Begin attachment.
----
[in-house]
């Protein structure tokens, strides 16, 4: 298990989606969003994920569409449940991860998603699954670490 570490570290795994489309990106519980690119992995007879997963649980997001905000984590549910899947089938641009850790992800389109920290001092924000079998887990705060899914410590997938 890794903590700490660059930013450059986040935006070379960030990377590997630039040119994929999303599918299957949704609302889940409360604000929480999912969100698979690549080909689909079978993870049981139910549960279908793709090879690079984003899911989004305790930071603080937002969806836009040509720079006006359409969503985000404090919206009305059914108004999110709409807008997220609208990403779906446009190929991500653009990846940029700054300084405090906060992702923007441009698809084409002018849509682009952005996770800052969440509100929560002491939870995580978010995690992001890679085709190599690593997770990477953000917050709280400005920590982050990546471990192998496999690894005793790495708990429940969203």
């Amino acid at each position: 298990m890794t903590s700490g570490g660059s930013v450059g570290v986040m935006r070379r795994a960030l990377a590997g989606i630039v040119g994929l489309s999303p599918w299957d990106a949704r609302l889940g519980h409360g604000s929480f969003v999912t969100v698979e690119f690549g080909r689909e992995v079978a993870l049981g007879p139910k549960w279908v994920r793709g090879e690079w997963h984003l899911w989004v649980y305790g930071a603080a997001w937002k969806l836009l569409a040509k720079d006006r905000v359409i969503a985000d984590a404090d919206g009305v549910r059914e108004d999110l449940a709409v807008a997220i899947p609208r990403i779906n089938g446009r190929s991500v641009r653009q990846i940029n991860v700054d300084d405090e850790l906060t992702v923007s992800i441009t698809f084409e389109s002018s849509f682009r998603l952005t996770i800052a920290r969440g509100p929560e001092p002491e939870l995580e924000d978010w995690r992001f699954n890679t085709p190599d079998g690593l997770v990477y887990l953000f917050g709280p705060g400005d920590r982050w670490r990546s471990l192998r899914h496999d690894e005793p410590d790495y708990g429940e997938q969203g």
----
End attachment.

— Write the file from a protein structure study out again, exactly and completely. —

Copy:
[in-house]
């Protein structure tokens, strides 16, 4: 298990989606969003994920569409449940991860998603699954670490 570490570290795994489309990106519980690119992995007879997963649980997001905000984590549910899947089938641009850790992800389109920290001092924000079998887990705060899914410590997938 890794903590700490660059930013450059986040935006070379960030990377590997630039040119994929999303599918299957949704609302889940409360604000929480999912969100698979690549080909689909079978993870049981139910549960279908793709090879690079984003899911989004305790930071603080937002969806836009040509720079006006359409969503985000404090919206009305059914108004999110709409807008997220609208990403779906446009190929991500653009990846940029700054300084405090906060992702923007441009698809084409002018849509682009952005996770800052969440509100929560002491939870995580978010995690992001890679085709190599690593997770990477953000917050709280400005920590982050990546471990192998496999690894005793790495708990429940969203």
């Amino acid at each position: 298990m890794t903590s700490g570490g660059s930013v450059g570290v986040m935006r070379r795994a960030l990377a590997g989606i630039v040119g994929l489309s999303p599918w299957d990106a949704r609302l889940g519980h409360g604000s929480f969003v999912t969100v698979e690119f690549g080909r689909e992995v079978a993870l049981g007879p139910k549960w279908v994920r793709g090879e690079w997963h984003l899911w989004v649980y305790g930071a603080a997001w937002k969806l836009l569409a040509k720079d006006r905000v359409i969503a985000d984590a404090d919206g009305v549910r059914e108004d999110l449940a709409v807008a997220i899947p609208r990403i779906n089938g446009r190929s991500v641009r653009q990846i940029n991860v700054d300084d405090e850790l906060t992702v923007s992800i441009t698809f084409e389109s002018s849509f682009r998603l952005t996770i800052a920290r969440g509100p929560e001092p002491e939870l995580e924000d978010w995690r992001f699954n890679t085709p190599d079998g690593l997770v990477y887990l953000f917050g709280p705060g400005d920590r982050w670490r990546s471990l192998r899914h496999d690894e005793p410590d790495y708990g429940e997938q969203g």